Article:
Choosing the Red Pill
Electoral Vote Prediction: What Will Happen Tomorrow? | Battleground Watch – the Conservative Top 10

Electoral Vote Prediction: What Will Happen Tomorrow? | Battleground Watch

Democrats still have to explain away Obama and his plan for the future because he has yet to offer one. The national polls say despite his poor first term record and lack of a second term agenda he is tied nationally but more importantly leading among the Battleground State polls. But as Bob Krumm writes: “The last two times that a Republican challenged a Democratic incumbent (1996 and 1980) the polls overestimated Democratic support by 5.1 and 7.2 points.  And ‘96 was not even in bad economic times.”  (h/t @JohnEkdahl). Add to that the majority of this blog relentlessly focused on breaking down state poll internals demonstrating time and again those same polls were over-representing Democrat voters and misrepresenting the various state electorates. When you combine these two, the reality is that yes, the polls are wrong and this is not a new phenomenon. The major difference in this election is the sheer volume and relentless use of these polls as political advocacy for a preferred candidate.

In those same polls Mitt Romney has consistently led by double digits among Independent voters while locking down Republican partisans. But Independents are not always the greatest indicator in Presidential elections. John Kerry won Independents nationally by ~1% and by double digits in Ohio ~19 points and still lost the election by 3 points. and Ohio by 2-points.  It is this statistic Democrats cling to while Republicans, including myself, scoff at tied polls with Romney leading with Independents by 20-points. George Bush overcame that Independent deficit because he had a historic turnout of Republicans that had never been seen before. Barack Obama also achieved a historic partisan advantage for modern elections in the 2008 turnout but also carried Independents by 8-points and won overall by 7-points. In 2012 his entire re-election is staked on achieving this again but under far less advantageous circumstances. The greatest difference between 2004 and 2012 is George Bush had a passionate following on the most prominent issue of the day–national security–while today Obama is at his weakest on the most prominent issue of the day–the economy–with passion inspired only in the cult of Obama. This is why Obama is so consistently capped at 47 or 48% in nearly every poll. His impassioned followers won’t abandon him but he attracts few others.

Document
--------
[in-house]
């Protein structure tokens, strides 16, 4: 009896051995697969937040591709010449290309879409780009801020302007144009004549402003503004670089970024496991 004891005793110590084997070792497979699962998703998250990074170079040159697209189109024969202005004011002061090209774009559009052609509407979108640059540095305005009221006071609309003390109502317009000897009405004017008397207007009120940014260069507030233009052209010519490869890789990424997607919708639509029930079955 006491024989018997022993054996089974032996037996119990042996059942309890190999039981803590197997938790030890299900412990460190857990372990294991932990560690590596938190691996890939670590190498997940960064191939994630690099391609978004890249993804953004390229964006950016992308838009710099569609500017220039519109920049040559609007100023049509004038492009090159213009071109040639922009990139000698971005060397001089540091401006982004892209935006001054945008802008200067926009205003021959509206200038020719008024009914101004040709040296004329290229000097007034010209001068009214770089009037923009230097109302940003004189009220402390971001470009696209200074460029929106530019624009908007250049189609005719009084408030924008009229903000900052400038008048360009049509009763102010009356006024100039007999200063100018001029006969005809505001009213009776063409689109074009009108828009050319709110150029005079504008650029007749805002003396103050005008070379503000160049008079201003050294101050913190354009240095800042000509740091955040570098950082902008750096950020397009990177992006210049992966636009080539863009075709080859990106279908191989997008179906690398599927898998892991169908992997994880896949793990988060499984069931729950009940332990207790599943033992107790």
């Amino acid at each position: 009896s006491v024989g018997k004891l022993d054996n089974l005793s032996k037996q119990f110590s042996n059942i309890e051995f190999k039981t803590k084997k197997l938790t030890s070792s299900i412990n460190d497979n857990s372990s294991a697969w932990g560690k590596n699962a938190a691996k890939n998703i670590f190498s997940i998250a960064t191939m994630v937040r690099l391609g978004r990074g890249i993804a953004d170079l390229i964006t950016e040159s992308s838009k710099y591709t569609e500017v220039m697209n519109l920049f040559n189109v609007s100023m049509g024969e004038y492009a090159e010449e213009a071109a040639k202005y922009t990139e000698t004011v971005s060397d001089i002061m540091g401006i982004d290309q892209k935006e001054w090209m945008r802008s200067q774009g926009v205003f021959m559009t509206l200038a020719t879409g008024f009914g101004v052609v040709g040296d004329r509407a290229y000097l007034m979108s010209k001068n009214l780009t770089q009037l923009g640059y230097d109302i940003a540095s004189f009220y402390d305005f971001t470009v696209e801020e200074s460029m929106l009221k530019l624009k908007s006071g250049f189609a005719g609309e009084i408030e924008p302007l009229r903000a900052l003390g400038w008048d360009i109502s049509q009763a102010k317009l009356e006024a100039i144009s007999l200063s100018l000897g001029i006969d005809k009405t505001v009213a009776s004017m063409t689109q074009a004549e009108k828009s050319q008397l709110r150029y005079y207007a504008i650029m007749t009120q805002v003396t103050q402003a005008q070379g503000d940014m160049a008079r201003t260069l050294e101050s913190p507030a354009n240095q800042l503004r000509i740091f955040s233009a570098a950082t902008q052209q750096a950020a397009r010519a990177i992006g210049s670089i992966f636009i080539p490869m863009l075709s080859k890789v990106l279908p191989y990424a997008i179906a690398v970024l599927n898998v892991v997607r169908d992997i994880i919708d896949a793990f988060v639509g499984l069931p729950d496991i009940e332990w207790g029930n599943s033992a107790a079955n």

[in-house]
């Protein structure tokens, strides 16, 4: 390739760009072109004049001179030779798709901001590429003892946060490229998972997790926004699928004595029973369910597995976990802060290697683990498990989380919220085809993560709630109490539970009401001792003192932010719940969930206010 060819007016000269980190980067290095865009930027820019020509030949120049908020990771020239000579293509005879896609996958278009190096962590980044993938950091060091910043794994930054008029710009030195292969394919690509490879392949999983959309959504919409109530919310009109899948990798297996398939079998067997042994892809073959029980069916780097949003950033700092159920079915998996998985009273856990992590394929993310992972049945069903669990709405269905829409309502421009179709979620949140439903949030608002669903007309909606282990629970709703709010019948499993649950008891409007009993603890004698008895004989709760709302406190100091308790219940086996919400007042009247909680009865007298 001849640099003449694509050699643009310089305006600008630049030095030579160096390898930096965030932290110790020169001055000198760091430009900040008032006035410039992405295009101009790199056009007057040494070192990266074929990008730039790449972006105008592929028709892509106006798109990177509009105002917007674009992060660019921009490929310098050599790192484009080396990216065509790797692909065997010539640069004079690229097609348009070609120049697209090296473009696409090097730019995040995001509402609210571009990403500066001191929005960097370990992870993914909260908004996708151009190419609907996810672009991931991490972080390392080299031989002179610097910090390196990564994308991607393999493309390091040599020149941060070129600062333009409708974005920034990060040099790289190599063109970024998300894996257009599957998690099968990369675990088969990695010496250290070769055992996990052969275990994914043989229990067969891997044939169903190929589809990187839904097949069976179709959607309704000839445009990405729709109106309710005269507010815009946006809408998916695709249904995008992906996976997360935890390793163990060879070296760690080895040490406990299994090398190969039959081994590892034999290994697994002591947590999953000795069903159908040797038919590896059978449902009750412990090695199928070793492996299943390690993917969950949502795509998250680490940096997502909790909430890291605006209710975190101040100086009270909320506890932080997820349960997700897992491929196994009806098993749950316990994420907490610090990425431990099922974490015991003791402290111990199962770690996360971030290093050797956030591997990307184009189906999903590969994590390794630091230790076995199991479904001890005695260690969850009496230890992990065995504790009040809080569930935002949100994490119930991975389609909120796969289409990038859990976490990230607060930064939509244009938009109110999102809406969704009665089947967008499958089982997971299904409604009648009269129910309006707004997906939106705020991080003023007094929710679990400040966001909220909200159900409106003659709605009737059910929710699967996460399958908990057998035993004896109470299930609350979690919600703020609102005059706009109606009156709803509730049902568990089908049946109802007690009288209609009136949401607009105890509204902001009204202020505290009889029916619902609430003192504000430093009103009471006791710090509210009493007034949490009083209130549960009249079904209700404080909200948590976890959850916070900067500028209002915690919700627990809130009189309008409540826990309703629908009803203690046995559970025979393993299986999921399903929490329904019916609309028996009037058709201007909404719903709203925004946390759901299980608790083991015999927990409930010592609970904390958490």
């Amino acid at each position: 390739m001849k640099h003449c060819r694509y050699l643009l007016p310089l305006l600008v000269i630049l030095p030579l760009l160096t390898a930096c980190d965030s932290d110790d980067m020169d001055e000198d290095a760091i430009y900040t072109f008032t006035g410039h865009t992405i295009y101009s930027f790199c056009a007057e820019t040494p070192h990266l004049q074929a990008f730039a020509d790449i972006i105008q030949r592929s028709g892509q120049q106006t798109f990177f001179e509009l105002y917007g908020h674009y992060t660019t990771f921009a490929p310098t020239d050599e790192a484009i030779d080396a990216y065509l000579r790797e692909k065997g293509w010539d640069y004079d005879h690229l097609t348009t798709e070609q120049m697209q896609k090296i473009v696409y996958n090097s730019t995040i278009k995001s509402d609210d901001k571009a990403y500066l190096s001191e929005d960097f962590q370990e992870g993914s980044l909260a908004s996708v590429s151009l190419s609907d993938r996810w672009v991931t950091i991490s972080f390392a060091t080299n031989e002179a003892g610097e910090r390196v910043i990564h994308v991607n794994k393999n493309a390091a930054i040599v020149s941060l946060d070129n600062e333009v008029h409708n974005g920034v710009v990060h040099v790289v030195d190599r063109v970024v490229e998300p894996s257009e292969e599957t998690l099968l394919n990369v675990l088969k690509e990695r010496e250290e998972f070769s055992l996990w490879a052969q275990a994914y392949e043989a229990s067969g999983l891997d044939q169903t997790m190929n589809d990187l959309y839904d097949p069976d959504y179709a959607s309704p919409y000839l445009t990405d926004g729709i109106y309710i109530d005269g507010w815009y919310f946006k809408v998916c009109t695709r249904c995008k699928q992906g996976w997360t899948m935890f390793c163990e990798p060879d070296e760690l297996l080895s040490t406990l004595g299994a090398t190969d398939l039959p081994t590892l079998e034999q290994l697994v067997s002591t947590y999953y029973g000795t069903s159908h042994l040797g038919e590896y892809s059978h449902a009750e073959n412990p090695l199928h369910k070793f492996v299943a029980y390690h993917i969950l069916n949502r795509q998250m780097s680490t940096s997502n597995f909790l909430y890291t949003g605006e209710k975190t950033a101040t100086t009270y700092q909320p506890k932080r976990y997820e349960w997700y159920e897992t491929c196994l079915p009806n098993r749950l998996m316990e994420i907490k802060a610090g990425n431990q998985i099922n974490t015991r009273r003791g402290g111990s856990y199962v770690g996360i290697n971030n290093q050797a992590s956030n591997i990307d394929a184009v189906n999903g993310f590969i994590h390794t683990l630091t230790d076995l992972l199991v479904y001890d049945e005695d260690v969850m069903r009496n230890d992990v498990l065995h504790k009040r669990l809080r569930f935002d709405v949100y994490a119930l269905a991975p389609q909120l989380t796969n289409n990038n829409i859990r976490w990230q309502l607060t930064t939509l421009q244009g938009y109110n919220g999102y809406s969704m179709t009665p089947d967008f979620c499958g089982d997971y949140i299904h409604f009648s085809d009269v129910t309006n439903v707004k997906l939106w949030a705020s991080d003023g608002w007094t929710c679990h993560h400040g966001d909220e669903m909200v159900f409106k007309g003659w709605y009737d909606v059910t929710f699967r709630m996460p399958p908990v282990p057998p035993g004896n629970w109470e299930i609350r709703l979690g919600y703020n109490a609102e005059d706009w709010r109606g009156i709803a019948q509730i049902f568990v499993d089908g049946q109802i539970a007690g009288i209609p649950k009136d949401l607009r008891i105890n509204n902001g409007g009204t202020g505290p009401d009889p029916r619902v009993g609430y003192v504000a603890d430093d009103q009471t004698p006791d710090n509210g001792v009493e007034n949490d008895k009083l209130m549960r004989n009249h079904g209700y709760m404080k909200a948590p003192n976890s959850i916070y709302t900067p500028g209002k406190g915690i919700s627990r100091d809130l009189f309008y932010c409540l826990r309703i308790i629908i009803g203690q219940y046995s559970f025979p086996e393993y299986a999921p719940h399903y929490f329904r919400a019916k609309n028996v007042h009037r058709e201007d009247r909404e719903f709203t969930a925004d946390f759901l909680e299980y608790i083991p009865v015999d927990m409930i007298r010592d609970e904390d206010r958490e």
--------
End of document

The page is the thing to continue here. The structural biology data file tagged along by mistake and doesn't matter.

This means the only way Obama wins is a turnout superior to his historic 2008 election when his greatest assets, insurmountable early voting leads and enthusiasm unparalleled in American history, are absent. Maybe he’ll pull it off, but the evidence says he will not. Mitt Romney has run a competent campaign and caught fire in the first debate when President Obama’s lack of vision stood in stark contrast to the energized and vibrant Romney. Since that juncture the enthusiasm, initiative and momentum have all been on one side of the contest.  Today the Romney ground game does no worse than match the vaunted Obama ground game with evidence that Team Obama is desperately robbing Peter (cannibalizing election day high propensity voters) to pay Paul (boost weak early voting).

If political directors at ABC, NBC and CBS were told 6-months ago President Obama’s final days would be spent defending Ohio, Iowa and Wisconsin (to crowds far smaller than even John Kerry) while Romney is drawing 30k in Philadelphia suburbs in near unanimity they would conclude Obama is losing the race. Today states like Minnesota, Michigan and Pennsylvania show up in political discussions the way Indiana and North Carolina were in 2008. It doesn’t take much more to know which way the wind is blowing. The Obama campaign’s ground game is a strong operation and plenty of states will be won by less than 1% of the vote, much like 2000 and 2004 so his ability to pull of an election night surprise should not be underestimated. But too many fundamental problems exist for Obama: stubbornly awful economy, eroding trust on foreign policy, formidable opponent, enthusiastic opposition and potentially fatal concerns with the turnout of key demographics (Hispanics and youth) for him to likely win tomorrow.

All of this adds up to the following states falling into Romney’s column: Florida, Virginia, New Hampshire, Colorado, Iowa, Wisconsin, Nevada, Ohio, Pennsylvania and Minnesota. The only rain on Romney’s parade is his inability to carry his “home state” of Michigan but it will be close. The billions in tax-payer losses on the auto bailout at least bought Obama something.

Final electoral prediction, Romney 331, Obama 207. I guess the fundamentals of the race overwhelmed even Hurricane Sandy.

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